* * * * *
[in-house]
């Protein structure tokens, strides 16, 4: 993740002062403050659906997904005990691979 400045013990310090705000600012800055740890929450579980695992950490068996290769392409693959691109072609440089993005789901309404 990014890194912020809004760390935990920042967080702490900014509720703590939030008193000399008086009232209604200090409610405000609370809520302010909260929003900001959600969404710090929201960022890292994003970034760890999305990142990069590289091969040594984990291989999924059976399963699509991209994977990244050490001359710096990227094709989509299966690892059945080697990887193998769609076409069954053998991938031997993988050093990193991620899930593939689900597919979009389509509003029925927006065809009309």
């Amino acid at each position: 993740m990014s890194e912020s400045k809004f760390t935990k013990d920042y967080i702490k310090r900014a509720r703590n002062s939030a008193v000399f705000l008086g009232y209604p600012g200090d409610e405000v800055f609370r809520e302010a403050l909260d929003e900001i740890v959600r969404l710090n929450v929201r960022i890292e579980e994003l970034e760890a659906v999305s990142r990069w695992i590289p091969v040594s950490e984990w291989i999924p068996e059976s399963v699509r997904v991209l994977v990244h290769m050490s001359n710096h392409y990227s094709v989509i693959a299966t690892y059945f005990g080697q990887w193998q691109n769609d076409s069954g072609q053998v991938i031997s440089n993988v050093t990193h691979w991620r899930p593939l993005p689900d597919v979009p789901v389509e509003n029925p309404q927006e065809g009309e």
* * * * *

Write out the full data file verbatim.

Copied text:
[in-house]
């Protein structure tokens, strides 16, 4: 993740002062403050659906997904005990691979 400045013990310090705000600012800055740890929450579980695992950490068996290769392409693959691109072609440089993005789901309404 990014890194912020809004760390935990920042967080702490900014509720703590939030008193000399008086009232209604200090409610405000609370809520302010909260929003900001959600969404710090929201960022890292994003970034760890999305990142990069590289091969040594984990291989999924059976399963699509991209994977990244050490001359710096990227094709989509299966690892059945080697990887193998769609076409069954053998991938031997993988050093990193991620899930593939689900597919979009389509509003029925927006065809009309």
């Amino acid at each position: 993740m990014s890194e912020s400045k809004f760390t935990k013990d920042y967080i702490k310090r900014a509720r703590n002062s939030a008193v000399f705000l008086g009232y209604p600012g200090d409610e405000v800055f609370r809520e302010a403050l909260d929003e900001i740890v959600r969404l710090n929450v929201r960022i890292e579980e994003l970034e760890a659906v999305s990142r990069w695992i590289p091969v040594s950490e984990w291989i999924p068996e059976s399963v699509r997904v991209l994977v990244h290769m050490s001359n710096h392409y990227s094709v989509i693959a299966t690892y059945f005990g080697q990887w193998q691109n769609d076409s069954g072609q053998v991938i031997s440089n993988v050093t990193h691979w991620r899930p593939l993005p689900d597919v979009p789901v389509e509003n029925p309404q927006e065809g009309e």